“Existing trails to be abandoned or closed–obviously this probably will be the most contentious discussion item for some. However, I identified those here,” said Durango’s Assistant Community Development Director Kevin Hall, in reference to some maps that he made.

In a series of maps, Hall color-coded all of the trails on city lands that he and the committee could find in and attempt to inventory those that are mapped, to later be mapped, to remain unmapped, newly proposed trails or reroutes, or those slated for closure.

Durango’s Parks and Recreation Director Cathy Metz delegates the process of destroying trails that have been identified for closure.

The likelihood of the city having the resources to close those identified trails this year is slim, said Metz, given that the process of inventorying them could extend through December.

“We just remove it, and put duff over it, and like you do with a trail closure,” said Metz.

OMP Trails Aug 2014, Howell edit

This map that was edited by Adam Howell was provided courtesy of Keven Hall, Durango’s Assistant Community Development Director.

Dalla Trail System Aug 2014, Howell edit copy

This map that was edited by Adam Howell, was provided courtesy of Kevin Hall, Durango’s Assistant Community Development Director.

Many of the trail segments that the boards will consider closing have no names, but if they do, then please advise readers in a comment below the story.

Seven popular trail segments that the City of Durango is considering closing:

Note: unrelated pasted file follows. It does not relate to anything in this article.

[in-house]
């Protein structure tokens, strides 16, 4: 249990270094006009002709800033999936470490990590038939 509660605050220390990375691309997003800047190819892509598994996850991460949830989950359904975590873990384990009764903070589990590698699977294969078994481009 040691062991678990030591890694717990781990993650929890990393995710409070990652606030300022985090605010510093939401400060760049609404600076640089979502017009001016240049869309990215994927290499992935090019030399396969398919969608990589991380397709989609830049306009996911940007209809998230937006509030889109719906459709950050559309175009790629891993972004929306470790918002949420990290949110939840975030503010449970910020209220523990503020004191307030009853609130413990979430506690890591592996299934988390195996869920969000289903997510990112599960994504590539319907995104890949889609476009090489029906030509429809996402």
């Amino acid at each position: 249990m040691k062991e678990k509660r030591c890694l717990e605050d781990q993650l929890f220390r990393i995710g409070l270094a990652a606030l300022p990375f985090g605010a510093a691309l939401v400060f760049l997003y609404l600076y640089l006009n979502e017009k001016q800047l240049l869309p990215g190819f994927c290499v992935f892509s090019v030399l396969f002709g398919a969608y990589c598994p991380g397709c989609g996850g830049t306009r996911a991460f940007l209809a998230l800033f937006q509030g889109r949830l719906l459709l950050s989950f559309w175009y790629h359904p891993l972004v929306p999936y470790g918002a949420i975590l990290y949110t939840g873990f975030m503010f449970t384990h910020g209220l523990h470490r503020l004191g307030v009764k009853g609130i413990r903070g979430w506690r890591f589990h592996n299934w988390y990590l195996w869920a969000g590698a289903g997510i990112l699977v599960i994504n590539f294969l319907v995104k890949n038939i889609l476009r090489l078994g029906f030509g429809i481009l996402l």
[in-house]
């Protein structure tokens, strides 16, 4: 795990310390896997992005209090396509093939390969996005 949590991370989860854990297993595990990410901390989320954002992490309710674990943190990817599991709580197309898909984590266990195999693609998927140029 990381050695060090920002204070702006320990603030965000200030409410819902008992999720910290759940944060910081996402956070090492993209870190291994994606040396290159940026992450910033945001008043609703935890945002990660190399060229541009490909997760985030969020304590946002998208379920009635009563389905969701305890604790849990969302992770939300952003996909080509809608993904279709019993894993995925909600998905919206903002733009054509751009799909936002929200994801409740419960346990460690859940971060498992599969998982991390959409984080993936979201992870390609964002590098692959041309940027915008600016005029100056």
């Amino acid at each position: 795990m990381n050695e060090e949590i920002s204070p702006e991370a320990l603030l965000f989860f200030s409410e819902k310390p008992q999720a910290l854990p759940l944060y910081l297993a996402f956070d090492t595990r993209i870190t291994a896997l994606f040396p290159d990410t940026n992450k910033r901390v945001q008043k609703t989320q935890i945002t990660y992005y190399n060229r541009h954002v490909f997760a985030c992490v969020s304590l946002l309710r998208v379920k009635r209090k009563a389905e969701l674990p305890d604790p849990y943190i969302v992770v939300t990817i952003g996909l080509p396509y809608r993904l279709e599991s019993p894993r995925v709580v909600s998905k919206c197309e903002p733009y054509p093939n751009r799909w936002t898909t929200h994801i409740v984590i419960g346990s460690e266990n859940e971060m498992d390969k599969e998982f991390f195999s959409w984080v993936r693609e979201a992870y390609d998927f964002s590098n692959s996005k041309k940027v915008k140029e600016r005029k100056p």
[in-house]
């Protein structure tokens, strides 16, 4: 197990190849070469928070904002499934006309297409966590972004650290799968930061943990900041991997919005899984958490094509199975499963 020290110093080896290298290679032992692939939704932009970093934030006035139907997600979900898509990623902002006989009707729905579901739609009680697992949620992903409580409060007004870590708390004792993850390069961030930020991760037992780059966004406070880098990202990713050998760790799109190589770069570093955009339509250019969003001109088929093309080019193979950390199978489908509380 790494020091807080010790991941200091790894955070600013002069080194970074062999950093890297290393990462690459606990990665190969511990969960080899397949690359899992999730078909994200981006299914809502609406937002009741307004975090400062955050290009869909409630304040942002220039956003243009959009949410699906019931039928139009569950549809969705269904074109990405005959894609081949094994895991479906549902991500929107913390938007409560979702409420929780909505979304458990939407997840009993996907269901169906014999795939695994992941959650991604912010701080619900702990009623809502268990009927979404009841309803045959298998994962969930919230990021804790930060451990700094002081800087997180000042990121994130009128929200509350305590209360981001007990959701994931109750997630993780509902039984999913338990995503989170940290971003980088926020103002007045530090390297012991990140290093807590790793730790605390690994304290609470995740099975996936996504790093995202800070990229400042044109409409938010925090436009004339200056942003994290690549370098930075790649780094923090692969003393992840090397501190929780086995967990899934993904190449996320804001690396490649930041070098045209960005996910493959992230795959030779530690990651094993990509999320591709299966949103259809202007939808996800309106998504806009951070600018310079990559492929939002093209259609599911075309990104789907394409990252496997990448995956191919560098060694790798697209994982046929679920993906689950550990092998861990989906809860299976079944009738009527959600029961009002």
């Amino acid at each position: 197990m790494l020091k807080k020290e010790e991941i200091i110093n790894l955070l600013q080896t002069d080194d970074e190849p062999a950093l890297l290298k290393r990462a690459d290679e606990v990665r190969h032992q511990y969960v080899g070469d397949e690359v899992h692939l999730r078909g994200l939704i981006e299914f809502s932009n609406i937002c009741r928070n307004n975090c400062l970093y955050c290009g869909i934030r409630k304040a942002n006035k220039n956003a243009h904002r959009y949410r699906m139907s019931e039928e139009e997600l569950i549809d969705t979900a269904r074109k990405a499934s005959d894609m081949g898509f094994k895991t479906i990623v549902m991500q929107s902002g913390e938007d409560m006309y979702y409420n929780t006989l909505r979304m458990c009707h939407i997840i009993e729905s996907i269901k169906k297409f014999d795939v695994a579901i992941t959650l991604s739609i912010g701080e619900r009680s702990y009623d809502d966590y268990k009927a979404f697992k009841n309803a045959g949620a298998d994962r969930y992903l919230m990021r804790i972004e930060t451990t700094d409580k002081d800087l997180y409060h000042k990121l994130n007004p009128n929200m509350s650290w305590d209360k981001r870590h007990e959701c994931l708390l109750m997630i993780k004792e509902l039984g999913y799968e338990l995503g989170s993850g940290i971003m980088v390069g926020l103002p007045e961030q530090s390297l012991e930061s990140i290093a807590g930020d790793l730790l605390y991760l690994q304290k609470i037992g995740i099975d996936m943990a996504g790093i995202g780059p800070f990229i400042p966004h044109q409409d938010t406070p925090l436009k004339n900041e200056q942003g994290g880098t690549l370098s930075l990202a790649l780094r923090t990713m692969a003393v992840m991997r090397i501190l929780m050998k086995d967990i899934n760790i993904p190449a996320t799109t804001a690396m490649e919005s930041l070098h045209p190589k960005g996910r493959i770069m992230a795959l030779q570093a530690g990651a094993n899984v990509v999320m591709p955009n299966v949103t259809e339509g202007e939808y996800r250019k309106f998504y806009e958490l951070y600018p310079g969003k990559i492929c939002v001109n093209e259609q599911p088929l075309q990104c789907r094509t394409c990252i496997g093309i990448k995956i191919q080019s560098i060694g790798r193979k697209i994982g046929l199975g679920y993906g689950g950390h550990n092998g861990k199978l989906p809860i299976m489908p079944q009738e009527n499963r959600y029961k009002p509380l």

1. Drop-in connection to Grabens Loop above Star Wars Trail

This unnamed segment has a couple small drops of no more than a foot, a whoop and some steeps with a rut aside it that can be drained with water bars. It is a very popular and fast route for dropping into Grabens Loop right above Star Wars Trail in such a way that allows riders to keep their momentum.

“I think in terms of its steepness and the fact that there’s an alternate route real close that I would say will hold up longer, currently that’s shown as one that would go away, but it does tie in at the same point,” said Hall.

Two riders on an unnamed trail segment above Grabens Loop.
Two riders on an unnamed trail segment above Grabens Loop.

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The bottom of the nameless connection to Grabens Loop.

2. Grabens Loop interconnector

This trail segment runs through a little canyon between some Grabens inside the Grabens Loop. It’s mostly flat with an avoidable, short, steep climb/descent on the east side.

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3. Brown’s Ridge descent to Falcon Trail
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4. Falcon Trail descent to Kearney Street
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5. Ridge line to Ned’s Hill
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6. Hawks Nest Freeride Trail

Hawks Nest is a piece of City land that was purchased without the help of a grant from Great Outdoors Colorado (GOCO) and therefore, no conservation easement was needed to govern the  management of the land.